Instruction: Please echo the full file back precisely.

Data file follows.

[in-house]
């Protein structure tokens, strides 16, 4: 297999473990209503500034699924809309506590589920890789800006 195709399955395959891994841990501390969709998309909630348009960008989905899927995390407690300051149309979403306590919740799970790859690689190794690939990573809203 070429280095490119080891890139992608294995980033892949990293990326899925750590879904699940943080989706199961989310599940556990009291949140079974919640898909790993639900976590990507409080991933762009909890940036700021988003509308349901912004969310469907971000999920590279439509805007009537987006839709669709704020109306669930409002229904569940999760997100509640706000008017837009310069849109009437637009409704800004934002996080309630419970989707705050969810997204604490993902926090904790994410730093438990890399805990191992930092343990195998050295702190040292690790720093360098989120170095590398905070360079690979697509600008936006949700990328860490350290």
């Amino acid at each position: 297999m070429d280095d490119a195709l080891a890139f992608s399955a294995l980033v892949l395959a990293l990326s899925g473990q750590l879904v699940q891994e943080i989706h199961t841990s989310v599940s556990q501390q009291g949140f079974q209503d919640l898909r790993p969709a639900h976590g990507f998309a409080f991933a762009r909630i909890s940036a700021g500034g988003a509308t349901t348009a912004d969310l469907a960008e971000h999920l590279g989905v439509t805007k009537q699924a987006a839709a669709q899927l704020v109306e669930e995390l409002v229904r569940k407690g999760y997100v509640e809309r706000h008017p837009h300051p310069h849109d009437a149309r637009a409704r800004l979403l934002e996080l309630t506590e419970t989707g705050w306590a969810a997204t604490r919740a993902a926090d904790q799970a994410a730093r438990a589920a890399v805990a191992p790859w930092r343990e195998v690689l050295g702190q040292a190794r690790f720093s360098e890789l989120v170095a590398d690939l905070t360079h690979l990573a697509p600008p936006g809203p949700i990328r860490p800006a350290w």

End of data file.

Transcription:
[in-house]
């Protein structure tokens, strides 16, 4: 297999473990209503500034699924809309506590589920890789800006 195709399955395959891994841990501390969709998309909630348009960008989905899927995390407690300051149309979403306590919740799970790859690689190794690939990573809203 070429280095490119080891890139992608294995980033892949990293990326899925750590879904699940943080989706199961989310599940556990009291949140079974919640898909790993639900976590990507409080991933762009909890940036700021988003509308349901912004969310469907971000999920590279439509805007009537987006839709669709704020109306669930409002229904569940999760997100509640706000008017837009310069849109009437637009409704800004934002996080309630419970989707705050969810997204604490993902926090904790994410730093438990890399805990191992930092343990195998050295702190040292690790720093360098989120170095590398905070360079690979697509600008936006949700990328860490350290």
């Amino acid at each position: 297999m070429d280095d490119a195709l080891a890139f992608s399955a294995l980033v892949l395959a990293l990326s899925g473990q750590l879904v699940q891994e943080i989706h199961t841990s989310v599940s556990q501390q009291g949140f079974q209503d919640l898909r790993p969709a639900h976590g990507f998309a409080f991933a762009r909630i909890s940036a700021g500034g988003a509308t349901t348009a912004d969310l469907a960008e971000h999920l590279g989905v439509t805007k009537q699924a987006a839709a669709q899927l704020v109306e669930e995390l409002v229904r569940k407690g999760y997100v509640e809309r706000h008017p837009h300051p310069h849109d009437a149309r637009a409704r800004l979403l934002e996080l309630t506590e419970t989707g705050w306590a969810a997204t604490r919740a993902a926090d904790q799970a994410a730093r438990a589920a890399v805990a191992p790859w930092r343990e195998v690689l050295g702190q040292a190794r690790f720093s360098e890789l989120v170095a590398d690939l905070t360079h690979l990573a697509p600008p936006g809203p949700i990328r860490p800006a350290w």